W3C home > Mailing lists > Public > public-ldp-wg@w3.org > November 2012

Re: Creation of Containers

From: Niclas Hoyer <niclas@verbugt.de>
Date: Wed, 07 Nov 2012 23:45:00 +0100
Message-ID: <509AE46C.6070700@verbugt.de>
To: Richard Cyganiak <richard@cyganiak.de>
CC: public-ldp-wg@w3.org
Richard, thank you for your fast reply.

> Generic servers that don't have any domain knowledge, but are “just” “dumb” graph stores, can't really use containers.

Why not? I thought about a more "general" implementation of a container 
that could be used in many, possibly nearly all use cases where a ldp 
container could be useful.

> The problem with this is that it doesn't tell the server where it's supposed to create new resources. A container can be POSTed to in order to create new resources, and the server needs to assign URIs to the new resources.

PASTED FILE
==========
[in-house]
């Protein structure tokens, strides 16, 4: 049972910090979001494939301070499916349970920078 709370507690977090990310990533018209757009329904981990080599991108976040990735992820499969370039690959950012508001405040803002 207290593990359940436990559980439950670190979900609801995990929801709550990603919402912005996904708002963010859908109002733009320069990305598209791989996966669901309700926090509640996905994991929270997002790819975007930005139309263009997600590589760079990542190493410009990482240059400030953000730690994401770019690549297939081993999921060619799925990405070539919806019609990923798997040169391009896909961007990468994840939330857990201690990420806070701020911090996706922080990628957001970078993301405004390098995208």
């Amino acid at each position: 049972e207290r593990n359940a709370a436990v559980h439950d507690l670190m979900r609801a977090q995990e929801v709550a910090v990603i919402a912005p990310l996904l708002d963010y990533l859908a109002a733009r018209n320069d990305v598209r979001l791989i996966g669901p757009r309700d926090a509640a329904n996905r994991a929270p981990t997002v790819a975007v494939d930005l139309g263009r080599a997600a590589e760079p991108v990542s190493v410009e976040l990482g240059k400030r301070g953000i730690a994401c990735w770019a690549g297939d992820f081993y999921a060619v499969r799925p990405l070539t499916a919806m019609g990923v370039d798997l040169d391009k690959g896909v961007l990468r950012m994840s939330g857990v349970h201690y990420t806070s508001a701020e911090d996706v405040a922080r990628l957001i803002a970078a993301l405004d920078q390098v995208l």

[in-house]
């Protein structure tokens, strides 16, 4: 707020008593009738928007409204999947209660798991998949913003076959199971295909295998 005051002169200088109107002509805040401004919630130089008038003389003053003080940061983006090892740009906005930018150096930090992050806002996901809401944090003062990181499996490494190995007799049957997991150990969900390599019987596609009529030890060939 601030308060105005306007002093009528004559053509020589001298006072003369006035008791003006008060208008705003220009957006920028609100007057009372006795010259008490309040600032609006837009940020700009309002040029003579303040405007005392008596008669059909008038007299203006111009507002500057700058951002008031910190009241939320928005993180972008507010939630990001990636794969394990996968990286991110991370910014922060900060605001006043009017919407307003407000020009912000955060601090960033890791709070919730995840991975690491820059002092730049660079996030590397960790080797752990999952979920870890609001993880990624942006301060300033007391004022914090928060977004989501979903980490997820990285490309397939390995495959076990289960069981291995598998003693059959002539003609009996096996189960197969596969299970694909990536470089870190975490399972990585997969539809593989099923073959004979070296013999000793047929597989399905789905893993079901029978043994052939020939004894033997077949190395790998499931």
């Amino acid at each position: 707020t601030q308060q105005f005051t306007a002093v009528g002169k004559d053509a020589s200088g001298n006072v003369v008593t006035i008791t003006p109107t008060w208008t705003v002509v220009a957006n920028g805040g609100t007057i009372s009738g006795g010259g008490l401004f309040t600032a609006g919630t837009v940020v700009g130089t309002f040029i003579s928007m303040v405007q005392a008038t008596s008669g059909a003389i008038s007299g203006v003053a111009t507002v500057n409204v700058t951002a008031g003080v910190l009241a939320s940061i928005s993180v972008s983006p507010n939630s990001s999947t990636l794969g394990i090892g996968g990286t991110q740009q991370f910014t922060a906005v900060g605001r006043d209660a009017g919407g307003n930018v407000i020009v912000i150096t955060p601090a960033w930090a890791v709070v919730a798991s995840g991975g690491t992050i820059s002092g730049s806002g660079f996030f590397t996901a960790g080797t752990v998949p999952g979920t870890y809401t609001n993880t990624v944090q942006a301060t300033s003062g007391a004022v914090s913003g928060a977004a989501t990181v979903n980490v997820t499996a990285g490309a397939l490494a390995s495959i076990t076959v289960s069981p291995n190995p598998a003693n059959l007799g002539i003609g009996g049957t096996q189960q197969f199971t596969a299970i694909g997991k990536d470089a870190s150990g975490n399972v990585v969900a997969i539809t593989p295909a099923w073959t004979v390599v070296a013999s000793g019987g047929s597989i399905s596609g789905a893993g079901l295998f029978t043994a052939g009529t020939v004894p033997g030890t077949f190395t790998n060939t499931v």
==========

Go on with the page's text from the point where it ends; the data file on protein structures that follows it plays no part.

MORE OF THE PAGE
A simple implementation could just create new resources as subordinate 
of the container URI. With a URI template a user could tell the server 
more fine grained where to create new resources.

> A question though: Can't you solve it by having a sioc:Forum that is an ldp:Container that creates threads?

I think this just displaces the problem, because a client program maybe 
wants to create a new sioc:Forum and that needs to be created somehow.

> The very first container on the site perhaps has to be initialized by the server administrator when setting up the LDP server. Then, everything else can be created through that container. It's a bit like in a filesystem; the root already has to exist for you to be able to create new files or directories.

That is exactly what I understand by a "general" implementation. For 
example one could setup such a resource for a group like the ldp working 
group. This resource could then be turned into a container. If we e.g. 
want to add mailinglist functionality, one could create a new 
subresource, turn that into a container which is also a sioc:Forum and 
start messaging.
Received on Wednesday, 7 November 2012 22:45:26 UTC

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